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Coleridge in Love: The Two Saras
Samuel Taylor Coleridge had a theory on love
“Sympathy constitutes friendship; but in love there is a sort of antipathy, or opposing passion. Each strives to be the other, and both together make up one whole.”
Love, he felt, was generous. “I can neither retain my happiness nor my faculties unless I move, live and love in perfect freedom.” He wrote to his wife Sara.
That meant that his wife, must accept and love the people he loved, including Sara Hutchinson.
Sara was the younger sister of Wordsworth’s wife Mary. To Coleridge, the Hutchinson family and the Wordsworth family were inextricably linked. He wrote their initials in his notebooks, grouped together: W.W. M.H. D.W. S.H.
To him it was a privilege to be included in this close knit group, to have his initials on the stone they called the “Rock of Names”, William’s initials at the top, then MH for Mary Hutchinson, then Dorothy’s initials, Samuel’s, John Wordsworth’s and SH for Sarah Hutchinson at the bottom: a permanent memorial to a group of friends who belonged together forever.
Coleridge was always looking for a family, people to love him unconditionally, to accept and support him in the way he felt his wife did not.
The fact that Sara Hutchinson was Wordsworth’s sister-in-law was part of her attraction, of course. She was also quite different from Sara Coleridge, although physically they were similar, Sara Hutchinson having the same rounded womanly figure that Coleridge liked. Both women were out-going, optimistic and gregarious. But where Sara Coleridge was a city-born girl, who scarcely walked more than a few miles, Sara Hutchinson loved nothing more than the long walks in the countryside enjoyed so much by the Wordsworths, endlessly discussing poetry and philosophy and finding inspiration in nature.
Sara Coleridge was excluded from this group. With young children to look after she didn’t have time to join in with the long talks and the long walks or to sit and write up their poetry.
Coleridge couldn’t understand her jealousy. “No human being can have the right to be jealous.” He wrote to her. “That we can love but one person is a miserable mistake and the cause of abundant unhappiness.”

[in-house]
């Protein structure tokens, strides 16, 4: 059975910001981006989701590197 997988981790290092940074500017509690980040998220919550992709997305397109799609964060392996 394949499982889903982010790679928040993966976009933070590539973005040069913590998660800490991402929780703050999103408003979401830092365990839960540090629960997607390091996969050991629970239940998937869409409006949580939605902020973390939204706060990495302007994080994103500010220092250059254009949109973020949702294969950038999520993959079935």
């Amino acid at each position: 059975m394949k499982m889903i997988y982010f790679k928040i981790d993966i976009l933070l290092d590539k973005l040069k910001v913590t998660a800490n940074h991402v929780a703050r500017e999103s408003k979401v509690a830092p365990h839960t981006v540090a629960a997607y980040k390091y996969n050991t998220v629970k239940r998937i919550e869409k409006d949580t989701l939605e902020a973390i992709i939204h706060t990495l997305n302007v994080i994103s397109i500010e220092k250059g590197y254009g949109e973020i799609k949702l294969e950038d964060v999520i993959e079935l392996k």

Coleridge had a special name for Sara Hutchinson: Asra.
“My love of Asra.” He wrote. “Is not so much in my soul as my soul in it…To bid me not love you were to bid me annihilate myself, for to love you is all I know of my life.”
The Asra he loved was the perfection of womanhood, an almost-mythologised version of a human being. But the real Sara Hutchinson was known to be forthright, out-spoken, self-opinionated even and it is possible that if Coleridge had been free to marry her he would have ended up, not with the meek, subservient wife he wanted, but with the same type of woman as Sara Coleridge.
As it was, Asra remained forever unattainable, part of her fascination being her sheer inaccessibility and her connection to the charmed Wordsworth circle.
Bethany Askew is the author of nine novels. Her two books Three Extraordinary Years: The Coleridges at Stowey and The Two Saras: Coleridge in Cumbria are available to buy from www.bluepoppypublishing.co.uk
Bethany Askew is the author of seven novels:
The Time Before, The World Within, Out of Step, Counting the Days, Poppy’s Seed, Three Extraordinary Years and The Two Saras.
She has also written a short story, The Night of the Storm, and she writes poetry.
Two more women’s fiction books have been accepted for publication in 2020 and 2021 respectively and she is currently working on a new novel.
In her spare time she enjoys reading, music, theatre, walking, Pilates, dancing and voluntary work.
Bethany is married and lives in Somerset.